What are the Signs and Symptoms?
Prediabetes is a fairly “invisible” disease. You can have prediabetes for years but have no clear symptoms, so it often goes undetected until serious health problems such as type 2 diabetes show up. If you have risk factors for prediabetes, it’s important to talk to your healthcare provider about getting your blood glucose tested. Prediabetes most often occurs in people who:
- Are overweight
- Are 45 years or older
- Have a parent, brother, or sister with type 2 diabetes
- Are physically active less than three times a week
- Have a history of gestational diabetes—diabetes during pregnancy, or have given birth to a baby who weighed more than 9 pounds
- Have polycystic ovary syndrome
- Are African American, Hispanic/Latino American, American Indian, or Pacific Islander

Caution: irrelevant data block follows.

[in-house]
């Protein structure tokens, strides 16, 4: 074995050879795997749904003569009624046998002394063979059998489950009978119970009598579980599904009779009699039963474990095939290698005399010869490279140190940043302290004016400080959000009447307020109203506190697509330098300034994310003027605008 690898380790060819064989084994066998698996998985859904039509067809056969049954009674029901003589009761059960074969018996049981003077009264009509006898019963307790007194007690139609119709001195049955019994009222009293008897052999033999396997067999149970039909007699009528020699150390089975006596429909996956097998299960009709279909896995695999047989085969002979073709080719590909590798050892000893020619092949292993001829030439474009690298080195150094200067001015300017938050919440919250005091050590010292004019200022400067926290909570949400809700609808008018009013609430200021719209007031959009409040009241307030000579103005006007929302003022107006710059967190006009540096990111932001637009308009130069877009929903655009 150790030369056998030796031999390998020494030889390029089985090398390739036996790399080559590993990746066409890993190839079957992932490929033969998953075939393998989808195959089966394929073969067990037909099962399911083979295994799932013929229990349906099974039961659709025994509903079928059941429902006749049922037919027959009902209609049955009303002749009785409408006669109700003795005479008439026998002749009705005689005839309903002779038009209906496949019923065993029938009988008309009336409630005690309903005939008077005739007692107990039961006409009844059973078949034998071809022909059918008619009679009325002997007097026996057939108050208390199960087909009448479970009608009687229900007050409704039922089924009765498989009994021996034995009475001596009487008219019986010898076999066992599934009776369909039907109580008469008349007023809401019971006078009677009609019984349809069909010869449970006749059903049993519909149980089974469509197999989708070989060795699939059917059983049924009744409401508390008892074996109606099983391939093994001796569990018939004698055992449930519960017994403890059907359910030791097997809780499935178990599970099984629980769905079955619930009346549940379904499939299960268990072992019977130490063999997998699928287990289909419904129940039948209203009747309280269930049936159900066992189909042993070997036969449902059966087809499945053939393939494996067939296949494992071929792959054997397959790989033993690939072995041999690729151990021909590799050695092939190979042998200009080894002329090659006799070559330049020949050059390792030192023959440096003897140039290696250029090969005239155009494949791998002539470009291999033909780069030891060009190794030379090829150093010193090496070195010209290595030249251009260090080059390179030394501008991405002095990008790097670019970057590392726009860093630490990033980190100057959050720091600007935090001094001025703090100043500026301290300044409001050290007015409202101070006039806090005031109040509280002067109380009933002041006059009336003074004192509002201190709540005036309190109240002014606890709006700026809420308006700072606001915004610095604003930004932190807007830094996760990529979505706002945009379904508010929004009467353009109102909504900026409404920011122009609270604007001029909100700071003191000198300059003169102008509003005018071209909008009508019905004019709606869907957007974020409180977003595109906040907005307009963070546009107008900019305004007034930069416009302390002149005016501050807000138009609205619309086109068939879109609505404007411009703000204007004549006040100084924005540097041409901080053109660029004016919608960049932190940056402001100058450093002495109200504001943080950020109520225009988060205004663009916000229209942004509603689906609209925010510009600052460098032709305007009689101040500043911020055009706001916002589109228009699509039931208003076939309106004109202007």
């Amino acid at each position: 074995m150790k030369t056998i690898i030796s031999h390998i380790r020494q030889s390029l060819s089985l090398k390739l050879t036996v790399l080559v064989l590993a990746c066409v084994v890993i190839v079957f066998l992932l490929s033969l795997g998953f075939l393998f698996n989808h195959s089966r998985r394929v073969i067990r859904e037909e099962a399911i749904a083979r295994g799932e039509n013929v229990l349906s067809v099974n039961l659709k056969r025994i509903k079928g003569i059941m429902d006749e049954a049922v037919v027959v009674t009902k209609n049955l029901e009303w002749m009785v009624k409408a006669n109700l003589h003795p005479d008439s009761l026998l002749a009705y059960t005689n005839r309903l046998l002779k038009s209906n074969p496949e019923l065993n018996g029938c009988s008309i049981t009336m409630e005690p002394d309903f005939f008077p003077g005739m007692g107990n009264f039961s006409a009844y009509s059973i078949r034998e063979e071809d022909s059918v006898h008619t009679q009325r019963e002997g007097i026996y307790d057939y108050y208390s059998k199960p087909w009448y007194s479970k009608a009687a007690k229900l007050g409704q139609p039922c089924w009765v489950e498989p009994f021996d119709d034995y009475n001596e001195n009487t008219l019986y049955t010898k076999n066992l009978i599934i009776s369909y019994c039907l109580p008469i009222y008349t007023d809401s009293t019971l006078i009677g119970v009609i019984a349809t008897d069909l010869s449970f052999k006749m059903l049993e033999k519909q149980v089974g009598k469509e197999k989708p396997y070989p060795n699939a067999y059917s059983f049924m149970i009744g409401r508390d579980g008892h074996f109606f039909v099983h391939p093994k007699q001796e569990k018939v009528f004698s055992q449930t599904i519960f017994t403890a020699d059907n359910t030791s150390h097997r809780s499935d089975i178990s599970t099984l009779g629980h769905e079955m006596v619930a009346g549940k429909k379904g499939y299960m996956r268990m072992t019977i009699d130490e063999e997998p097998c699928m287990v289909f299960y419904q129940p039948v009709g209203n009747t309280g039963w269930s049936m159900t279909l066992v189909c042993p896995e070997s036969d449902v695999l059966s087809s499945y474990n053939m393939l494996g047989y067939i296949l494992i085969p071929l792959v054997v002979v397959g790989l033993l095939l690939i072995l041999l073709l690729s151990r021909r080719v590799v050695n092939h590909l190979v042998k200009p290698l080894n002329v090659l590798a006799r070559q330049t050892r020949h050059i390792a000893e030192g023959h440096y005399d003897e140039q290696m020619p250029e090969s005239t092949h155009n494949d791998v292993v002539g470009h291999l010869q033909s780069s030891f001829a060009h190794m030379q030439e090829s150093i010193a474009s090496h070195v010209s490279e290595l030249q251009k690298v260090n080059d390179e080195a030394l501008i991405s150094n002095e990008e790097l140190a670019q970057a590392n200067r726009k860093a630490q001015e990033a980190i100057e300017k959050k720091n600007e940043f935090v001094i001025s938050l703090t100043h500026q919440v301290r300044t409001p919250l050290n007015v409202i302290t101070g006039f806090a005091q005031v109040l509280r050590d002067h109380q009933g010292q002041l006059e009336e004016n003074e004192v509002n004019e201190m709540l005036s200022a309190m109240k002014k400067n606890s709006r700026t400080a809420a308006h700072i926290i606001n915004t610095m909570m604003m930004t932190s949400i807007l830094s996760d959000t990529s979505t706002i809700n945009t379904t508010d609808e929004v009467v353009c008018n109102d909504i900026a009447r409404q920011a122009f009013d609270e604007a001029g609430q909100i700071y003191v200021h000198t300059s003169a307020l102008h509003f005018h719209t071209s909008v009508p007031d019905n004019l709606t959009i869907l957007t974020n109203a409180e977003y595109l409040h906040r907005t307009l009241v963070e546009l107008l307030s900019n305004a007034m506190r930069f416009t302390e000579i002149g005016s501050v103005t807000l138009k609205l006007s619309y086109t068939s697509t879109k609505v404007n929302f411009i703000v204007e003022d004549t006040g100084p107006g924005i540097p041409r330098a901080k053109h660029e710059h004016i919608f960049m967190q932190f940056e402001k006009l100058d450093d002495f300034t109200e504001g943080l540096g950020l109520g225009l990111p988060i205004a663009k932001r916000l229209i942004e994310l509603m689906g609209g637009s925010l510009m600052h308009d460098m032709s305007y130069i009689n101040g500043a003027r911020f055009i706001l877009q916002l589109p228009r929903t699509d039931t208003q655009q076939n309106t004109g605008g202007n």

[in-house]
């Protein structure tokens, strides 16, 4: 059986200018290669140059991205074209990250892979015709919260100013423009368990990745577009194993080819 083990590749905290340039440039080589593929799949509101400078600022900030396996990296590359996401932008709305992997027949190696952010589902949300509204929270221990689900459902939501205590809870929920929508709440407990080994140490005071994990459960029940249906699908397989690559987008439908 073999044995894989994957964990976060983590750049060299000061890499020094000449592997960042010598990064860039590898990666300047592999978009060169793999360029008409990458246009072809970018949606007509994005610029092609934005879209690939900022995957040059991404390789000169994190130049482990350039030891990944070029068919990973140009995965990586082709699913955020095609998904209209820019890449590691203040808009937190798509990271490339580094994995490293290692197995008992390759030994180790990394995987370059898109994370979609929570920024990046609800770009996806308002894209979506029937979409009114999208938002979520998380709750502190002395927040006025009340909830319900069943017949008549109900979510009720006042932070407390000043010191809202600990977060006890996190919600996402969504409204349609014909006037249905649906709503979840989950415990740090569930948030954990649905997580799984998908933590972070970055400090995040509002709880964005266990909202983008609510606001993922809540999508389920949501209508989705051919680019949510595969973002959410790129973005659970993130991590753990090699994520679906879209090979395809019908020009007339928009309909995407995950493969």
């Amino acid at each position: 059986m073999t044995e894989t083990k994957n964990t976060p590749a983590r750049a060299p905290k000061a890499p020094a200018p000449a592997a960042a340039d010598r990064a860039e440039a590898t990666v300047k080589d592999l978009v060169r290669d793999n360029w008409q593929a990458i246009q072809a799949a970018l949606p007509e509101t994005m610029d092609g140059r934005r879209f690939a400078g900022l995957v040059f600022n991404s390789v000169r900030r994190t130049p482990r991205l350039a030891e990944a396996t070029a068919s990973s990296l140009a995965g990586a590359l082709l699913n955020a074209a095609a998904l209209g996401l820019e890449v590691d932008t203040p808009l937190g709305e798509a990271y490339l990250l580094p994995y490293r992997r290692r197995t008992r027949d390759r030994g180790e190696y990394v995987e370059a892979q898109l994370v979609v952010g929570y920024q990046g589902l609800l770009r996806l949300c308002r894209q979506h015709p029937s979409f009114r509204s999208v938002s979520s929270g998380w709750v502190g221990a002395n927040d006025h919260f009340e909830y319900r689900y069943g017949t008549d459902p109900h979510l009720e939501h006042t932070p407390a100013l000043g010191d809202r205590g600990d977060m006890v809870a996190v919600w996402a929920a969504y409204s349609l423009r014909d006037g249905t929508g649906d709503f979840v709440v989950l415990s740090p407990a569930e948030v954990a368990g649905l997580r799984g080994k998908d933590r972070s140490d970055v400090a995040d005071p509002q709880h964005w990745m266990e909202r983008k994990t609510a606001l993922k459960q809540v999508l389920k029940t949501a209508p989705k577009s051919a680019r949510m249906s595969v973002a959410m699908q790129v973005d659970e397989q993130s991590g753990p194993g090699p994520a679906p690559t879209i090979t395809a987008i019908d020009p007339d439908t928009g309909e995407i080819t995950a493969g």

How is Prediabetes Diagnosed?
Your doctor will use one or more of the following blood test to determine if you have prediabetes:
- A1C Test measures your average blood glucose level over the past 2 or 3 months. A person with prediabetes will have an A1C measurement between 7 and 6.4 percent.
- Fasting Blood Sugar Test are done after an eight to 12 hour period of going without food. People whose measurements fall between 100 and 126 milligrams/deciliter (mg/dL) are considered to have prediabetes.
- Glucose Tolerance Test measures your blood glucose up to five times in a three hour period. First, a fasting blood glucose test is done. Then you drink a sweet liquid and have your blood glucose level measured at 30 minutes, one hour, two hours, and possibly three hours afterward. At 2 hours, a person with prediabetes will have a glucose measurement between 140 and 199 mg/dL.
Remember, if you are diagnosed with prediabetes, losing 5% to 7% of your body weight—just 10 to 14 pounds for a 200-pound person, fit in at least 150 minutes a week of brisk walking or a similar activity you can lower your risk of developing type 2 diabetes.